I recently confronted suicide not once, or twice... but three times. One of these is still occurring. 

What I haven't explained in the article I published on suicide is how much I still blame religion. These are personal feelings, and don't belong in a public service piece; so I will go into that here:

When a person is religious, they create an acceptance of their lifespan never truly ending. A religious person finds this life to be utterly insignificant in the grand scheme of things, except perhaps providing the proper ID for the "real life", or afterlife as it is commonly referred to.

This notion of there being an immortal lifespan tends to break down the value of life and the finality of death. In the mind of the believer, it isn't a matter of not living that draws concern, but the matter of where you end up. Of course you won't stop existing! Are you mad? You have a soul, you fool!

In the minds of many, there is this idea that all it takes to get into heaven is for you to be sorry for being a filthy sinner and acknowledge the Lord God. Bam! Heaven time!

What value is living if you manage to truly believe paradise is just a snuff-film away? The reason you won't find these thoughts specifically in my article is because I am not a neurologist, psychologist, or any other -ologist of note in which I can legitimately make these claims in official print. I am, however, damn smart... smart enough to know how dumb I am... so these thoughts lay here appropriately marked as "opinion" and cast out for the open forum. 

I'm wanting to generate dialogue on this, so I'll stop here and ask: what do you think?
Like and share the article on your various medias please.

I don't respond to comments on the article, so if you want to open a dialogue- speak here.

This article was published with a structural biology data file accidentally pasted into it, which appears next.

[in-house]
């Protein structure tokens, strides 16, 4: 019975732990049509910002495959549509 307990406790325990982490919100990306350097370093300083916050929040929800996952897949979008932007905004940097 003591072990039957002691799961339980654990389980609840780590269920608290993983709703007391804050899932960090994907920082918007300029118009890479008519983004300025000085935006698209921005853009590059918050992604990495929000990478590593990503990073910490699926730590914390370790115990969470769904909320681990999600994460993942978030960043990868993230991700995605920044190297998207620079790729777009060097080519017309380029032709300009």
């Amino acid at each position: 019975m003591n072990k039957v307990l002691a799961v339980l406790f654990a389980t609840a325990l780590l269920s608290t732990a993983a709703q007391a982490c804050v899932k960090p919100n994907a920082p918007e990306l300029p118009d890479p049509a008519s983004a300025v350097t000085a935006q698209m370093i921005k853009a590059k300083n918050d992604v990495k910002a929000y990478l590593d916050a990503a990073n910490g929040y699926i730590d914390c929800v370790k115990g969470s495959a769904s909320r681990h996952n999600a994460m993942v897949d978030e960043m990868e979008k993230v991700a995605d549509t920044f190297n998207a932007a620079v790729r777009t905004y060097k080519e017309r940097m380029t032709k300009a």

Tags: death, suicide

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Thanks for sharing, Judith

The premise underlying many religions (going to heaven/Valhalla/etc. after death) is very likely a root cause of people getting the equation wrong - to use a concept from the linked article. Instead of death being equal to zero, an afterlife changes the zero value to a positive one and people make a bad choice.

When I was a teen I did a paper for psychology about suicide since I was thinking about it. I learned enough to understand that the solution of death was a solution of zero and I didn't want zero - not that I thought in those terms specifically. So, while I continued to have suicidal ideations, I knew not to act on them as it would not be a good thing.


As for the "why are any gays religious?" question some people have brought up in the comments. Imagine for a moment that you are a child who was adopted. You and your adoptive parents are all blind. They are racist and teach you to be a racist also. Then one day a new surgery is approved for the public and you  get the surgery giving you sight. Your racist parents are white. You are black. How do you suddenly stop being racist? And how do you tell your racist parents that you're going to stop being racist? They're still blind so they don't understand the very obvious reason why. Your life just became so very complicated.

I would go with Sartre's explanation that many people want God to exist because if God doesn't exist then they are 100% responsible for creating themselves through their choices, whereas if God exists it's much easier: just do as He says. This might apply to, not just gays, but any people wanting to do the right thing.

Sartre: "Dostoevsky said, 'If God didn’t exist, everything would be possible.’ That is the very starting point of existentialism. Indeed, everything is permissible if God does not exist…” “If God does not exist, we find no values or commands to turn to which legitimate our conduct.” 


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